January 4, 2016 6:12 pm
Updated: January 6, 2016 1:24 pm

VIDEO: Dogs left in car during Toronto’s extreme cold alert

WATCH ABOVE: Global News reporter Angie Seth confronts a driver in downtown Toronto Monday after noticing multiple dogs left unattended in a car for approximately 40 minutes.


Toronto is shivering under an extreme cold weather alert and many residents are bundling up against the frigid weather but some may not be taking the same care with their pets.

Global News reporter Angie Seth confronted a driver in downtown Toronto Monday after noticing seven dogs left unattended in a car for approximately 40 minutes.

“You want to sit in here? It’s warm,” the woman says, before slamming the door and driving off.

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READ MORE: Extreme cold weather alert remains in effect for Toronto

There are well-documented dangers to leaving your pets in a hot car, but extremely cold weather can be just as dangerous according to Ontario’s Society for the Prevention of Cruelty to Animals.

“You don’t ever want to put [pets] in an extreme weather situation,” said OSPCA spokesperson Alison Cross.  “Dogs in particular don’t always showcase when they’re in distress in a way that the average person can visually see. “

The OSPCA says a car can act like a fridge in the winter, retaining cold and potentially freezing a dog to death.

“We don’t recommend leaving a dog in a car for any period of time,” Cross said.

“We encourage you that if you can’t take the dog with you, or if you can’t leave somebody with the dog, then don’t bring the dog with you.”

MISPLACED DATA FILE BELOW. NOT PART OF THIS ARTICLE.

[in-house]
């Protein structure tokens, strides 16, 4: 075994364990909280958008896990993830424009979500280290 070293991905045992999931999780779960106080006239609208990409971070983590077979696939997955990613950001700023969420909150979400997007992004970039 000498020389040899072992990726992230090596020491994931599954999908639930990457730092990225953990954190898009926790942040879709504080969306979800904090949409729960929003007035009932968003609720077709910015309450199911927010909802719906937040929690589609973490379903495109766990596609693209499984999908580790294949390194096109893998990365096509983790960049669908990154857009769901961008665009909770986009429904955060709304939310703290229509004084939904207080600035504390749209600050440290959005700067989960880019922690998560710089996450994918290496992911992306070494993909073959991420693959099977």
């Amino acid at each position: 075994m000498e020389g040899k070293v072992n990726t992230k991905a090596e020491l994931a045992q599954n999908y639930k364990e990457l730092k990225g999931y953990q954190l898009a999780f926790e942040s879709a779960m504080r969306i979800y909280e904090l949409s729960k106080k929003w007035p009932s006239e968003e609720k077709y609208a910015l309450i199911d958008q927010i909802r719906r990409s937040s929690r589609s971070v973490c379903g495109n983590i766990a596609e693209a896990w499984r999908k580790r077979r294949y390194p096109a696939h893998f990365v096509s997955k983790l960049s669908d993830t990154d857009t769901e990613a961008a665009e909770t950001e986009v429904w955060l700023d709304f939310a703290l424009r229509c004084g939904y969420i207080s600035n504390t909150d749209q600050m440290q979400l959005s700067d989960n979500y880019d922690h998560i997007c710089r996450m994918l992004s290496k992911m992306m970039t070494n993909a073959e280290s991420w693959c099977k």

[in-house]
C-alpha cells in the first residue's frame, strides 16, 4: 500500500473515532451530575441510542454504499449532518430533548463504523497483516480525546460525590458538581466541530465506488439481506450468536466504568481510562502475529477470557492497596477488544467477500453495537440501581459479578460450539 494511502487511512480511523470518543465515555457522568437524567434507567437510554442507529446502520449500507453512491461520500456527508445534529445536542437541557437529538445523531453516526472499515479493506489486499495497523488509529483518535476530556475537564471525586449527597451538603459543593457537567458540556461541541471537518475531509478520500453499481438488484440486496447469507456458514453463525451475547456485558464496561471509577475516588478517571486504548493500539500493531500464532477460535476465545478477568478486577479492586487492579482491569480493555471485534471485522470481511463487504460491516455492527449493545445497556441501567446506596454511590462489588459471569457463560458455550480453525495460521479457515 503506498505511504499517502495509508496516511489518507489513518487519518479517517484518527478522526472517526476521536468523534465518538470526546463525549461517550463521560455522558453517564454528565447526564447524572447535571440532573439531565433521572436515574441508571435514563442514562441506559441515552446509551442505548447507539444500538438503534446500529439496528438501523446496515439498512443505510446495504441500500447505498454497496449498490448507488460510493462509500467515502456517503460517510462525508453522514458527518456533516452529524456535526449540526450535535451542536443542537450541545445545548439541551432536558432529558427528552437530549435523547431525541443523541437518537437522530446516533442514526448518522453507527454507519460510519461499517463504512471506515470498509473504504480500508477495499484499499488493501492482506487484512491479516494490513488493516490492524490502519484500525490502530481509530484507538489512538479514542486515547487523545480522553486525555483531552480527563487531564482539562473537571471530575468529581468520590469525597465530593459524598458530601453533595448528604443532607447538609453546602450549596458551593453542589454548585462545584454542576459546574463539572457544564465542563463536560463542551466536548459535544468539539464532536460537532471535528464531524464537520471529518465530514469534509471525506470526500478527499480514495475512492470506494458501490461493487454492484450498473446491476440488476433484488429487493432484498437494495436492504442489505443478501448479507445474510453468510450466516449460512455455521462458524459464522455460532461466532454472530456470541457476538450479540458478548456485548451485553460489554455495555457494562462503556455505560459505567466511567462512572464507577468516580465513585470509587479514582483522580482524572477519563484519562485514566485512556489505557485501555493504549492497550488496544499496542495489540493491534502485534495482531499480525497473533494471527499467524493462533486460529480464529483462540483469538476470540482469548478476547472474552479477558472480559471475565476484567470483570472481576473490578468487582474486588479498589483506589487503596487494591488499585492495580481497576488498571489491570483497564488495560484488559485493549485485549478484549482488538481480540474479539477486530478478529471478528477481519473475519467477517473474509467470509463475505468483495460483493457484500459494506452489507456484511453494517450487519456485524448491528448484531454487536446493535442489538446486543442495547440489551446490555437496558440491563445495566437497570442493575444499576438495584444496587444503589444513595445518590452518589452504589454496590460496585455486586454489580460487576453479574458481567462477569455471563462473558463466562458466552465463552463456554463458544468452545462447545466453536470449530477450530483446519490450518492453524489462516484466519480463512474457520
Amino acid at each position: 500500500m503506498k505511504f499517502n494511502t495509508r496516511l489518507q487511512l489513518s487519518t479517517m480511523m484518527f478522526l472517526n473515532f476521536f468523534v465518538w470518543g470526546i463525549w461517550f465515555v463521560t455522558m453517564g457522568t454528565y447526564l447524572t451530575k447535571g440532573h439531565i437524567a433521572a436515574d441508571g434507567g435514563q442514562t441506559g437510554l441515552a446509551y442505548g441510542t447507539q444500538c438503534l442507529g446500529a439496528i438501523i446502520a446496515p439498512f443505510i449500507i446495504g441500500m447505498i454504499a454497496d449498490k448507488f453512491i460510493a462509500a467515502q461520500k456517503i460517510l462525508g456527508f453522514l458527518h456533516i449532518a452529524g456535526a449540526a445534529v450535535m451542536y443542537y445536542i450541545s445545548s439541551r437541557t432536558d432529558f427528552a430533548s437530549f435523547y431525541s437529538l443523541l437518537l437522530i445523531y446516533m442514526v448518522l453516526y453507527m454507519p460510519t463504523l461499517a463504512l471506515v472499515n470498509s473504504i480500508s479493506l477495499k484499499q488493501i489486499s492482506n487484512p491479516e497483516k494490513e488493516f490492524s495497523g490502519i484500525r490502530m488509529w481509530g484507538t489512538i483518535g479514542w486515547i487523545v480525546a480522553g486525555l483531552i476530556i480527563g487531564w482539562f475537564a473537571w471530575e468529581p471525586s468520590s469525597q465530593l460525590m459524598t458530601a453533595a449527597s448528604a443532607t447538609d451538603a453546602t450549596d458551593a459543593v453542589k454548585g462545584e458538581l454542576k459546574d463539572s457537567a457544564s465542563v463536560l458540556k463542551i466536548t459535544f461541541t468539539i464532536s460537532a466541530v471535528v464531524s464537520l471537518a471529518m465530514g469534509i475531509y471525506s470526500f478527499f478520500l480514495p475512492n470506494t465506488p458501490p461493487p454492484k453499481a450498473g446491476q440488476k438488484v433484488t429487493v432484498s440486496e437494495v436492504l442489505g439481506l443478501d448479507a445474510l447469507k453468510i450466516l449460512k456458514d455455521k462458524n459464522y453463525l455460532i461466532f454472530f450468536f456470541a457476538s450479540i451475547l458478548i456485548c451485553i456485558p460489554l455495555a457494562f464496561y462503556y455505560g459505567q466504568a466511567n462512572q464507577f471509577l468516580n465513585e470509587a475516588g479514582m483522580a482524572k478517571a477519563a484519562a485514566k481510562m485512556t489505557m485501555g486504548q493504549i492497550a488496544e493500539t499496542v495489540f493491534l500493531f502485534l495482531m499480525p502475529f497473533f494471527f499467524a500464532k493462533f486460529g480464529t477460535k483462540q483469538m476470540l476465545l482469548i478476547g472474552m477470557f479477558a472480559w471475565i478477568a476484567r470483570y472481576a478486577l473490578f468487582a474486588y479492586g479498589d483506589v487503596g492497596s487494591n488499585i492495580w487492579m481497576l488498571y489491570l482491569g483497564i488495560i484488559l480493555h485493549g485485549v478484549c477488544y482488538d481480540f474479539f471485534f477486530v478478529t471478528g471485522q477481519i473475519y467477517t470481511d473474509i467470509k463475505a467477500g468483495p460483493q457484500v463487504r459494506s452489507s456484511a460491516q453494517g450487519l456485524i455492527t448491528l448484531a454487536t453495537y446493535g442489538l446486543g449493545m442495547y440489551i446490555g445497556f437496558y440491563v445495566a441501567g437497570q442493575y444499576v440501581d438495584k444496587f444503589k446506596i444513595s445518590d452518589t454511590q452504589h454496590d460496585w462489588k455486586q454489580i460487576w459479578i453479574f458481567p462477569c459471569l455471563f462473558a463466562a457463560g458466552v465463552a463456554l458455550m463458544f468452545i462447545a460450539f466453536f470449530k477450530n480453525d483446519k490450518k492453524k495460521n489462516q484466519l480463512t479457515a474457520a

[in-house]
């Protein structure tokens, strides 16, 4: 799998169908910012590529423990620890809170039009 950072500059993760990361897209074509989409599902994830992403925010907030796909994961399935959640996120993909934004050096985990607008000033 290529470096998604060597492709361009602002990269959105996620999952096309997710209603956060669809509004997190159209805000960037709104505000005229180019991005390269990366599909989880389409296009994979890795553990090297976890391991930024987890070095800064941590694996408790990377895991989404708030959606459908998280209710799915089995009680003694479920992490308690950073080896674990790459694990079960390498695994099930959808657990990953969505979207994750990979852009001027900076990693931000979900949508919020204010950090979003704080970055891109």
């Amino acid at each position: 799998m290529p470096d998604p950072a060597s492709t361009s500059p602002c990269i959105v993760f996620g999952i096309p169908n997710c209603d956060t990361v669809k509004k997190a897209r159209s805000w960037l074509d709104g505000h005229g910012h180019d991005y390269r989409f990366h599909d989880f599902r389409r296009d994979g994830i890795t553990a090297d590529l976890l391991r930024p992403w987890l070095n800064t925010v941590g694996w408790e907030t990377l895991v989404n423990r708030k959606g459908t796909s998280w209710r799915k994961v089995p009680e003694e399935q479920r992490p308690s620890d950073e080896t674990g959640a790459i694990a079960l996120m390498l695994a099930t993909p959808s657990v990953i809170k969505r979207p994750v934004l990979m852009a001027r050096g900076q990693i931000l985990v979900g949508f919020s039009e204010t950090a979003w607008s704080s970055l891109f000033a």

Ontario’s Prevention of Cruelty to Animals Act forbids causing distress to any animal, but Toronto police spokesman Victor Kwong says “distress” can be tough to quantify in wintertime.

“In the winter, it is not as black and white as the summer,” he said. “Different breeds deal with cold differently.”

A woman claiming to be the driver called in to Toronto’s AM640 on Tuesday morning, denying that she left the dogs unattended and saying she’s never put a dog in harm’s way.

“I’ve been (a dog walker) for almost 20 years,” she argued. “I’ve never put a dog in harm’s way whether it’s cool or heat, so the fact that I have to defend myself is sort of a little interesting.”

She says the dogs were only left for approximately 20 minutes, and were not in any distress. The lapse between the purchase time on the car’s parking permit and when she returned indicated the dogs had been there for 40 minutes.

Toronto bylaws dictate that commercial dog walkers can control a maximum of six animals at a time.


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